A healthy immune system’s function is to attack foreign invaders. Sometimes, the body’s immune system can start attacking healthy cells mistakenly. The term used to describe this occurrence is an autoimmune disease. Sjögren’s syndrome is a chronic autoimmune disease of the exocrine glands and is often associated with lymphocytic infiltration of the surrounding glands.

This article will give you more information on the Sjögren’s syndrome treatment Brisbane residents can access through us. If needed, you can schedule a consultation by clicking here to learn more about the possible solutions.

What is Sjögren’s syndrome?

Sjögren’s syndrome is one of the more common autoimmune rheumatic conditions affecting the Australian population. Sjögren’s syndrome primarily affects the exocrine glands, mainly the salivary (produce saliva) and lacrimal glands (produce tears). This usually occurs due to a dysfunction of the immune system which causes the white blood cells in the body to attack healthy cells.

Lymphocytic infiltration (white blood cells enter the exocrine glands) of the affected glands can lead to abnormal dryness of the eyes and mouth. This dryness can occur alone (primary Sjögren’s syndrome), or in the presence of another autoimmune condition such as lupus or rheumatoid arthritis.  Primary Sjögren’s syndrome can be more aggressive and result in more abnormal dryness than the latter.

What are the symptoms of Sjögren’s syndrome?

Sjögren’s syndrome can affect many different parts of the body. The most common symptoms and clinical features of Sjögren’s syndrome can be divided into those related to the exocrine system, and those that affect other organs.

sjogren syndrome

Sjögren’s syndrome causes both glandular and multiple organ symptoms, with flare-ups presenting in a variety of ways.

The most common symptoms of Sjögren’s syndrome include, but are not excluded to:

  • Dry mouth - Can be chronic and may affect the cavities. Abnormal dry mouth can lead to difficulty talking or swallowing.
  • Dry eyes - Can feel like a painful burning sensation or as if there is a foreign body in your eye. Dry eyes caused by Sjörgen’s syndrome can also lead to increased sensitivity to light.
  • Enlarged glands - Bilateral enlargement of the pituitary glands are common.
  • Dry skin - Can often result in itchiness.
  • Dryness of the upper respiratory tract - A dry nose or trachea can occur leading to a chronic cough.
  • In females, vaginal dryness - Can lead to an increased risk of UTIs and a painful burning sensation when urinating.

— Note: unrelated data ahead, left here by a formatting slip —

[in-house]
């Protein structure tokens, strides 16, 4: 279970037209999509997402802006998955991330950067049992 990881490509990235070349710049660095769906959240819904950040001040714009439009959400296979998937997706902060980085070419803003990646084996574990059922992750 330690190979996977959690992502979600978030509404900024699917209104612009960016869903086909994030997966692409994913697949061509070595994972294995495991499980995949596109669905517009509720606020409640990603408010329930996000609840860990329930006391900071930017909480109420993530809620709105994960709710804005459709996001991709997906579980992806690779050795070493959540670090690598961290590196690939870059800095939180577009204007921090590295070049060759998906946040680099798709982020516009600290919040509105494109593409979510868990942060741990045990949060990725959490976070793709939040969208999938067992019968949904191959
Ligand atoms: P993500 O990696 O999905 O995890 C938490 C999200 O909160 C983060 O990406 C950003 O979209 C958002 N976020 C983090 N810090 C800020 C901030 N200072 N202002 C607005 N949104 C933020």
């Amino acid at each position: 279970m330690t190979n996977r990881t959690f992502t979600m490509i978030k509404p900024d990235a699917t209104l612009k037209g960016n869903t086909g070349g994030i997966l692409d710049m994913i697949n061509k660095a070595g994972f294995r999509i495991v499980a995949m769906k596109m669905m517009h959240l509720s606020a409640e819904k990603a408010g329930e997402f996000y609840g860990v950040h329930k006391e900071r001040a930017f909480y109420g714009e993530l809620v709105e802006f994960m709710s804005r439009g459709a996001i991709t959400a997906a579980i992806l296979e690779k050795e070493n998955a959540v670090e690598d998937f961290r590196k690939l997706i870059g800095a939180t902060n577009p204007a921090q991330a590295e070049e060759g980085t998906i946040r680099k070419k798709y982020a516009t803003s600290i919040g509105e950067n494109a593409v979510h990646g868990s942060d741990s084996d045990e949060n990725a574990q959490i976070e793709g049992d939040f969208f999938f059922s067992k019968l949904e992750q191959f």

Extraglandular symptoms include:

  • Fatigue
  • Raynaud’s phenomenon - reduced blood flow to the fingers
  • Organs - during serious inflammation, a patient’s lungs, blood vessels, kidneys, or other tissues can be affected.

What causes Sjögren’s syndrome?

The causes of Sjögren’s syndrome are still widely unknown. Studies revolving around this condition have confirmed that it is an autoimmune condition resulting from our body’s immune system.

Due to the nature of the condition, research has led us to believe that there are multiple environmental and genetic factors that can predispose individuals to Sjögren’s syndrome.

Environmental factors - viral infections, and smoking have been shown to affect our immune system. Studies show that Sjögren’s syndrome was more commonly found amongst smokers.

Genetic factors - Genome-wide studies have shown a strong association between Sjögren’s syndrome and various genes.

How is Sjögren’s syndrome diagnosed?

Sjögren’s syndrome is a chronic, slowly progressing disease whose clinical manifestations vary greatly from organ-specific presentations to generalised symptoms. Sjögren’s syndrome is diagnosed by evaluating a patient’s symptoms, especially if they present with dry eyes and a dry mouth. Your Rheumatologist must rule out other causative conditions before coming to a diagnosis. They will carry out a physical examination and perform further testing to confirm their suspicions.

One test your Rheumatologist can do is called a Schirmer’s Test. This tool is used to aid the diagnosis of Sjögren’s syndrome. A calibrated strip of paper is placed within your lower eyelid. You will then be asked to close your eyes for 5 minutes. Once the time is up, the paper will be assessed for wetness.

Additionally, a biopsy of your salivary glands can be taken from the inner lip to confirm the diagnosis of Sjögren’s syndrome.

sjogren syndrome treatment

Multiple tests are performed on the biopsy of salivary glands to confirm Sjogren’s syndrome.

Can Sjögren’s syndrome be cured?

Like many other autoimmune conditions, Sjögren’s syndrome cannot be cured. However, there are a variety of treatment options available to help manage symptoms and improve a patient’s quality of life.

What is the best treatment for Sjögren’s syndrome?